JUNE 3, 1941
BURLINGTON, Vt., Monday—We left Hyde Park early this morning to drive up to Burlington, Vermont, where I am attending a tea at the University of Vermont, and then giving a lecture in the evening for the Women's Auxiliary of the Mary Fletcher Hospital. This column is filed on the way, so I can tell you little of the trip until tomorrow.
I am very much pleased, because it looks as though we are going to have a new receiving home for children in Washington, D. C. During the past few months, it has been possible to place children who are not delinquent in foster homes instead of the receiving home. This seems to me a great step forward.
At the other end of the welfare picture, where the old people are concerned, they tell me that certain very definite improvements have been made out at "Blue Plains." The young doctor in charge there has been able to hospitalize some of his worst cases at Gallinger Hospital and to improve the care of those who are bedridden in the home. The food, I am told, is much better and it is served hot.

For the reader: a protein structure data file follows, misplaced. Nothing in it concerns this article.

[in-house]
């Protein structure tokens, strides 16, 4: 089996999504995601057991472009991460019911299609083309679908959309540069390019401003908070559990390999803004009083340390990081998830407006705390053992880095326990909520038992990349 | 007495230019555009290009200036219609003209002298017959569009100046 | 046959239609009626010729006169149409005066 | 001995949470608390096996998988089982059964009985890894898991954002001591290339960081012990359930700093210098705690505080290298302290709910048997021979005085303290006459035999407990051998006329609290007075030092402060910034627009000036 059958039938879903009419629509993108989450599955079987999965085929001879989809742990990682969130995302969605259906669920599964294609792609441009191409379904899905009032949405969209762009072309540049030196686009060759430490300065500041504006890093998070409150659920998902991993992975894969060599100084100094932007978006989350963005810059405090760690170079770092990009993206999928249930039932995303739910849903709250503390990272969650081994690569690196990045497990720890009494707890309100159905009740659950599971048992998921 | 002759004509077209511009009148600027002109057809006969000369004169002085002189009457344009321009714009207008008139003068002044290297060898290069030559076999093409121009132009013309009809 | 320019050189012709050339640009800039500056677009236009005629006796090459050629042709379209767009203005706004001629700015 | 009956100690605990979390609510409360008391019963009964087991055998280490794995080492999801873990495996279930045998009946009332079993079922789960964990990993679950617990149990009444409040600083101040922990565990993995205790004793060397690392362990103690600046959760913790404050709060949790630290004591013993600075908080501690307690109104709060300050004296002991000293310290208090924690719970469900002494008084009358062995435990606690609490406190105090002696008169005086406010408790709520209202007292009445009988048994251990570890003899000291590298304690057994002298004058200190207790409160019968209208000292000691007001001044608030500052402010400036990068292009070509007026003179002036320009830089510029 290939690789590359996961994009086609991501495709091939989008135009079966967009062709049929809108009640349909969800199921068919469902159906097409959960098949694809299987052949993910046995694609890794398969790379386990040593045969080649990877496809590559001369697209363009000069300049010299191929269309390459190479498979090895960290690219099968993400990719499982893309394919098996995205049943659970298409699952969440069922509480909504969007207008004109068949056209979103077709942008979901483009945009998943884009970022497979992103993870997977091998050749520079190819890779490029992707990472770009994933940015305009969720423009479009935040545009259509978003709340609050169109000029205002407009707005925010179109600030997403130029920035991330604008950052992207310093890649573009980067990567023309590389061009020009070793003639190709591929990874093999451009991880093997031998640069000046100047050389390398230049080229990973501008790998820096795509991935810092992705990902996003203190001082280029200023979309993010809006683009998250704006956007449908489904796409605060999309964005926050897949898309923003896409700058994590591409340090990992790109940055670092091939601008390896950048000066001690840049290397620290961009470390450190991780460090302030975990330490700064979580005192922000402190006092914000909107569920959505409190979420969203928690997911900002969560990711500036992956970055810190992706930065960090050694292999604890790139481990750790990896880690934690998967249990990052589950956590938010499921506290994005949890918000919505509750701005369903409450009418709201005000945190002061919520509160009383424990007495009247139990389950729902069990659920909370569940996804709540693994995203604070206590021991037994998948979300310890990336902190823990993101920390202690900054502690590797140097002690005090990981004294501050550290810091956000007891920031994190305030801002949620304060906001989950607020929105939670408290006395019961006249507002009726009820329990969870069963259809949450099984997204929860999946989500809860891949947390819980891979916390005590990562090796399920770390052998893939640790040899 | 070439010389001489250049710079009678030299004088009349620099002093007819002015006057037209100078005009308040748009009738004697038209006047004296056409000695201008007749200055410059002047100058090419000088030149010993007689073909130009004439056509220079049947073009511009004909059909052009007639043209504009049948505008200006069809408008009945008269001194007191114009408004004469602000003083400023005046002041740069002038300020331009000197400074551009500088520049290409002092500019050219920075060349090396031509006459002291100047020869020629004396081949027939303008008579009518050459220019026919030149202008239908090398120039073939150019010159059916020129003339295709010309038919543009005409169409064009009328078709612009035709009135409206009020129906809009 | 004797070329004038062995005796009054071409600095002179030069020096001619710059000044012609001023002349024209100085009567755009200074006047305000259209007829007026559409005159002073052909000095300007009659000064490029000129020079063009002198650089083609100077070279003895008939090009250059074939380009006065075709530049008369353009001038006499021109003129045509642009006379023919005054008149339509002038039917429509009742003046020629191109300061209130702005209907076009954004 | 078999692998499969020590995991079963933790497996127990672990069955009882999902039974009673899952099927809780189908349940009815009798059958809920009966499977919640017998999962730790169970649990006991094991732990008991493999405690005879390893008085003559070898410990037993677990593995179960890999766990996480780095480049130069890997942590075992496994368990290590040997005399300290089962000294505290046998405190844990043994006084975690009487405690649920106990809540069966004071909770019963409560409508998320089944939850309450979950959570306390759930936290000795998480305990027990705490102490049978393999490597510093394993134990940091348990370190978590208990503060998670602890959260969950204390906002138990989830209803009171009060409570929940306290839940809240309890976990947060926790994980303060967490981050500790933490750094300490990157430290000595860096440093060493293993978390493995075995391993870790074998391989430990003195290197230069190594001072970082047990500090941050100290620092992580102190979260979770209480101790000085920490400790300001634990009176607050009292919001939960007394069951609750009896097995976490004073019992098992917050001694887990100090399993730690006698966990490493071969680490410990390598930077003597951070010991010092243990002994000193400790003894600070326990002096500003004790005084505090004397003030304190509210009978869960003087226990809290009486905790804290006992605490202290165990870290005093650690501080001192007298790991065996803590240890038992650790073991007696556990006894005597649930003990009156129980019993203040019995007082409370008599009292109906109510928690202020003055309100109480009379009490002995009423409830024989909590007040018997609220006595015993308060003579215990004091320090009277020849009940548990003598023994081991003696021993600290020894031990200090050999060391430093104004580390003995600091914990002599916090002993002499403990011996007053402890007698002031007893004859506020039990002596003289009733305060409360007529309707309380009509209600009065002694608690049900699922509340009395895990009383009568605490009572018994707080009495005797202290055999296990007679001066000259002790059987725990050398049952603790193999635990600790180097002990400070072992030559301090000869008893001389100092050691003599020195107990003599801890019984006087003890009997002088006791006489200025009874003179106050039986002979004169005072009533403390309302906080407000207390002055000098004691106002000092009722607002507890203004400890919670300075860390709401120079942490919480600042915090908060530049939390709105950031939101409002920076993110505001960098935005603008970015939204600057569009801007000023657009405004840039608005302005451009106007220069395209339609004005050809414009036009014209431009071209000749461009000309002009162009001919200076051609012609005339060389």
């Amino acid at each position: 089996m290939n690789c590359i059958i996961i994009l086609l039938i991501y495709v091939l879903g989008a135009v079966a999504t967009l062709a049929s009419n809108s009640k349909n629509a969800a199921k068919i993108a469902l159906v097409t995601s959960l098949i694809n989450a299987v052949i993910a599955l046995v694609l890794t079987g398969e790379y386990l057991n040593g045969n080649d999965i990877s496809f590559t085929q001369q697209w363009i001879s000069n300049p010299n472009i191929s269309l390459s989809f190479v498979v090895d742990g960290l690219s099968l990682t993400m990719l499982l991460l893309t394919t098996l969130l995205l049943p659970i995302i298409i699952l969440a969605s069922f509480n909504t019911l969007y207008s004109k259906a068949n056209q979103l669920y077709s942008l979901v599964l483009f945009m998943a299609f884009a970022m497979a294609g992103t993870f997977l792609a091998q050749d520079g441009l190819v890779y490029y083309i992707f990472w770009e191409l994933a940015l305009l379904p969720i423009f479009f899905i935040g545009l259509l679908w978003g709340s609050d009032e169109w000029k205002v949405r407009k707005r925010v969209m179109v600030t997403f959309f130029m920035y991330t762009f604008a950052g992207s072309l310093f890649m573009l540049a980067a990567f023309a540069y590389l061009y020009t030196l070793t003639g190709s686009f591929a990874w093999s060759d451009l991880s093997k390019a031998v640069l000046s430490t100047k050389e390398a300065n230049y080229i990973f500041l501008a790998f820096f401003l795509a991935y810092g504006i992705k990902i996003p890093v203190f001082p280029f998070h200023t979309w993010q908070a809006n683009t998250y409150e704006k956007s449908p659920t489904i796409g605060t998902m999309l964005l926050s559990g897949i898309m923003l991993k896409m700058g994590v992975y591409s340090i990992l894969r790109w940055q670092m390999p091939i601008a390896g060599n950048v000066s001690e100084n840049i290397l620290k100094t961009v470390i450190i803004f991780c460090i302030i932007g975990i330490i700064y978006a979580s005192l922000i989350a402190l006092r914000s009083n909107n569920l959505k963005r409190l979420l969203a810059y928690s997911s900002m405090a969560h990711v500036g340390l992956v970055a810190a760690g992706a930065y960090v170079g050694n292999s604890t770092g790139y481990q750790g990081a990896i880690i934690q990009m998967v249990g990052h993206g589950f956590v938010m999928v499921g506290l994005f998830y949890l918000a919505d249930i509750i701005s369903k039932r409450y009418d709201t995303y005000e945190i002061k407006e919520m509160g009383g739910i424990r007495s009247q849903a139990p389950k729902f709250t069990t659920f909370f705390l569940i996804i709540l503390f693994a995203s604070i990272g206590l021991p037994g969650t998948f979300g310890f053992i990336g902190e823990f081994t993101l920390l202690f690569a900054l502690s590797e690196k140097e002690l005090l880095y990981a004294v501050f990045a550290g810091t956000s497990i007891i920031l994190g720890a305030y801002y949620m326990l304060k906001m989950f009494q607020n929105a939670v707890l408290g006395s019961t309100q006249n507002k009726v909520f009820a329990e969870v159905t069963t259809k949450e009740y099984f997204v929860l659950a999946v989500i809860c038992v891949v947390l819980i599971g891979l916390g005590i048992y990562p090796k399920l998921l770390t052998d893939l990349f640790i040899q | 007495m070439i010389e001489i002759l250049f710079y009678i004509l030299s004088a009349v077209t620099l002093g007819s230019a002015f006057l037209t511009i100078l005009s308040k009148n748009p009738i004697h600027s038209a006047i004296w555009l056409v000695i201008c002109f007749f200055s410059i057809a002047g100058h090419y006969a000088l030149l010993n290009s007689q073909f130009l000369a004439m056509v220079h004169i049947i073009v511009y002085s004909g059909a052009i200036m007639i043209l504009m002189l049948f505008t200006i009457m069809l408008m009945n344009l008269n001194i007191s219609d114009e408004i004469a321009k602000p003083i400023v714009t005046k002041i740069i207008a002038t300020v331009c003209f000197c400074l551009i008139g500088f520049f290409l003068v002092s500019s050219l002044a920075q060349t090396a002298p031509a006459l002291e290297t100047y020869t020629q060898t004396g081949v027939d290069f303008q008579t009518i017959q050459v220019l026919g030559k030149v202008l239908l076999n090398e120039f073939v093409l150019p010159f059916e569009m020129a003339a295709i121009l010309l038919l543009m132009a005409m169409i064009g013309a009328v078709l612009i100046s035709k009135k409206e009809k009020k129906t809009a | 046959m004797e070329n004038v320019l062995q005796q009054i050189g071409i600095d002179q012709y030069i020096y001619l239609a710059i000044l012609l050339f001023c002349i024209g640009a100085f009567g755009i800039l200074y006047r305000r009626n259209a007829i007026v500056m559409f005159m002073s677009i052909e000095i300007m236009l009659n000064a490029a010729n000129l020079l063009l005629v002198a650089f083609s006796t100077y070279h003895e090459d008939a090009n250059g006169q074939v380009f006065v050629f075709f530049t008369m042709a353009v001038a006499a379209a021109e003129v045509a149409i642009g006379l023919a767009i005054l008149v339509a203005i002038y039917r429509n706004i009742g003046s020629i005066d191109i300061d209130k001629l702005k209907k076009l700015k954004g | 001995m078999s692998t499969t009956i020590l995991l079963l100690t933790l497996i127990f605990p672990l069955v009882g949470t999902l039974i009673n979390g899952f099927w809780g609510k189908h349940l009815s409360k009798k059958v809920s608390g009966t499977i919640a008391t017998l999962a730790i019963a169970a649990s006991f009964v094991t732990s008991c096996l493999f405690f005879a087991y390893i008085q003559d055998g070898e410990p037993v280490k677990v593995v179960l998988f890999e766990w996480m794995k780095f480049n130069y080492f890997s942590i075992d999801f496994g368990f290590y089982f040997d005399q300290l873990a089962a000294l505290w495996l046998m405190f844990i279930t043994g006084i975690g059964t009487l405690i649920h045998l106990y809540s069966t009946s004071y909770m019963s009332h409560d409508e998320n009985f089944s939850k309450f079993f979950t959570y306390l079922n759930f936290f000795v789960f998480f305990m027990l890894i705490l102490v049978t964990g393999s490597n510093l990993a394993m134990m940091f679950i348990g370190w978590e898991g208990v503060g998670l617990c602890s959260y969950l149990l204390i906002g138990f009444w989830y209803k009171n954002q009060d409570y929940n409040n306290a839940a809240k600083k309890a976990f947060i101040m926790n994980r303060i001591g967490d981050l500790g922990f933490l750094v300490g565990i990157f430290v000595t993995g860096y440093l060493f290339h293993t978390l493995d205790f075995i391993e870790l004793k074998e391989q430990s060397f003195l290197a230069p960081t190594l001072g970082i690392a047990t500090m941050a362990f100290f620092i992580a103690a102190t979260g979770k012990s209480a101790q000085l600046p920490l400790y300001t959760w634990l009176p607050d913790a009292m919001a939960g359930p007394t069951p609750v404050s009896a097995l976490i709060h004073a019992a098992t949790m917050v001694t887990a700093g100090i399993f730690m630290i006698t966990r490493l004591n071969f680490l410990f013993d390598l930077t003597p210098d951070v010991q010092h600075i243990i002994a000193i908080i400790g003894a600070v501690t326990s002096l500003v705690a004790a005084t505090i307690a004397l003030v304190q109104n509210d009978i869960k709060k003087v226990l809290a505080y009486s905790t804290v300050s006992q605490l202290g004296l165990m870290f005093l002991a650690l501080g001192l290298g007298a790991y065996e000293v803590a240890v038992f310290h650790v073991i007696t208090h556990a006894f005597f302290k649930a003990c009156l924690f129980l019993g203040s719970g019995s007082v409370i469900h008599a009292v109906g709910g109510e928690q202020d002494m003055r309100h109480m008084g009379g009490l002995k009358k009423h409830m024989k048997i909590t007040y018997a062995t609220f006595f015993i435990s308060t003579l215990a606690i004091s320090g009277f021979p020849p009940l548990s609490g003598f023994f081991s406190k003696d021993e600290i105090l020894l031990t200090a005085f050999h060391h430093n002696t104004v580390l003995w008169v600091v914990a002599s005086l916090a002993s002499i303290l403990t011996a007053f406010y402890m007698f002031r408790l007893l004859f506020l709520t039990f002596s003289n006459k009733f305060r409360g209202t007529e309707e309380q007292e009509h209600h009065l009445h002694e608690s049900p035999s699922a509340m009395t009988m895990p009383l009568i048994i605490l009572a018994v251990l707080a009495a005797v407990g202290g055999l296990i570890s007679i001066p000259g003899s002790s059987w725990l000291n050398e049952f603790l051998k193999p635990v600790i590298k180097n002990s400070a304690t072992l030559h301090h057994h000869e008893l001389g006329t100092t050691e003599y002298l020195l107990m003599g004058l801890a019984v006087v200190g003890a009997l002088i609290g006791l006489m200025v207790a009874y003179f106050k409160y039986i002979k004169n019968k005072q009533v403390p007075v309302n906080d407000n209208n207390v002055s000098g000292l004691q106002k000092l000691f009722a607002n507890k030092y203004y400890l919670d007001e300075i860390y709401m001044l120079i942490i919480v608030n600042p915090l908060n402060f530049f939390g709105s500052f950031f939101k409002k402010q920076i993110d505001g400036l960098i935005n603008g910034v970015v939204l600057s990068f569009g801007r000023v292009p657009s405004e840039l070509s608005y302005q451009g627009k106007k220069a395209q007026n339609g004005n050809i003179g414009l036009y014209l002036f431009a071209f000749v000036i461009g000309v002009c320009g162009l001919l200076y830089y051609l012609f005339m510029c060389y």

This is an advance and yet I hope very much that eventually the four institutions—The National Training School for Girls, The Industrial Training School, The Home for the Aged and one other industrial school—will all have new buildings. They may then be housed in a more suitable place where they can be separate, and yet so planned as to make a saving in management costs possible.
The Congressional committees, who made these investigations into these institutions last year, have made these improvements possible on the recommendation of the District of Columbia officials. It must be a great gratification for them all to know that they have brought so much comfort and happiness to the old, and so much more hope to the unfortunate youngsters, who have had to face some difficult situations in the way they had to be cared for in the past.
I wish very much that all the institutions for young people could be thought of primarily from the point of view of rehabilitation. Rehabilitation of bodies which have been insufficiently fed, of minds which have not been able to develop properly under the conditions which they have faced and, finally, the rehabilitation of emotional natures that have known too little security and love to make normal growth possible.